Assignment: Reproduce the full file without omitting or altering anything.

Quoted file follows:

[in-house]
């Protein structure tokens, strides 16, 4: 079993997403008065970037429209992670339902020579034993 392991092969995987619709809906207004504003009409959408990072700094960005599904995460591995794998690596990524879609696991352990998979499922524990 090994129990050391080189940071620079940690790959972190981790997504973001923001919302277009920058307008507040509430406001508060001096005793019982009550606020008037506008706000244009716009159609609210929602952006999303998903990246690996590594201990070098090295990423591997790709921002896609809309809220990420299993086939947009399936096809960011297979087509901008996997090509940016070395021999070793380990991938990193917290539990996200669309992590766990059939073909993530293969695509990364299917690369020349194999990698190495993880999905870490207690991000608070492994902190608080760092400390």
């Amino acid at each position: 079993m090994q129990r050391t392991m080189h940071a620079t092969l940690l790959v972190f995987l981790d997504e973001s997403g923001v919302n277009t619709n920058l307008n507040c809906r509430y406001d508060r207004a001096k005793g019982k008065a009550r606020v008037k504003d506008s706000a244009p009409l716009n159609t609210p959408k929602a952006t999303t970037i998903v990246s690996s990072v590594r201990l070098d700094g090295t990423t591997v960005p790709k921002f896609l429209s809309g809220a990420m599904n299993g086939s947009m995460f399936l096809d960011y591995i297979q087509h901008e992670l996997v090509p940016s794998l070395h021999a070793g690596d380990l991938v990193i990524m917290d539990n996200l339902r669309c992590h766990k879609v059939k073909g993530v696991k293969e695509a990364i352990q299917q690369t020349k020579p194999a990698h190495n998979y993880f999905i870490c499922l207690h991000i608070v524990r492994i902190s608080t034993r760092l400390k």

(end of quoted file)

[in-house]
């Protein structure tokens, strides 16, 4: 079993997403008065970037429209992670339902020579034993 392991092969995987619709809906207004504003009409959408990072700094960005599904995460591995794998690596990524879609696991352990998979499922524990 090994129990050391080189940071620079940690790959972190981790997504973001923001919302277009920058307008507040509430406001508060001096005793019982009550606020008037506008706000244009716009159609609210929602952006999303998903990246690996590594201990070098090295990423591997790709921002896609809309809220990420299993086939947009399936096809960011297979087509901008996997090509940016070395021999070793380990991938990193917290539990996200669309992590766990059939073909993530293969695509990364299917690369020349194999990698190495993880999905870490207690991000608070492994902190608080760092400390």
């Amino acid at each position: 079993m090994q129990r050391t392991m080189h940071a620079t092969l940690l790959v972190f995987l981790d997504e973001s997403g923001v919302n277009t619709n920058l307008n507040c809906r509430y406001d508060r207004a001096k005793g019982k008065a009550r606020v008037k504003d506008s706000a244009p009409l716009n159609t609210p959408k929602a952006t999303t970037i998903v990246s690996s990072v590594r201990l070098d700094g090295t990423t591997v960005p790709k921002f896609l429209s809309g809220a990420m599904n299993g086939s947009m995460f399936l096809d960011y591995i297979q087509h901008e992670l996997v090509p940016s794998l070395h021999a070793g690596d380990l991938v990193i990524m917290d539990n996200l339902r669309c992590h766990k879609v059939k073909g993530v696991k293969e695509a990364i352990q299917q690369t020349k020579p194999a990698h190495n998979y993880f999905i870490c499922l207690h991000i608070v524990r492994i902190s608080t034993r760092l400390k």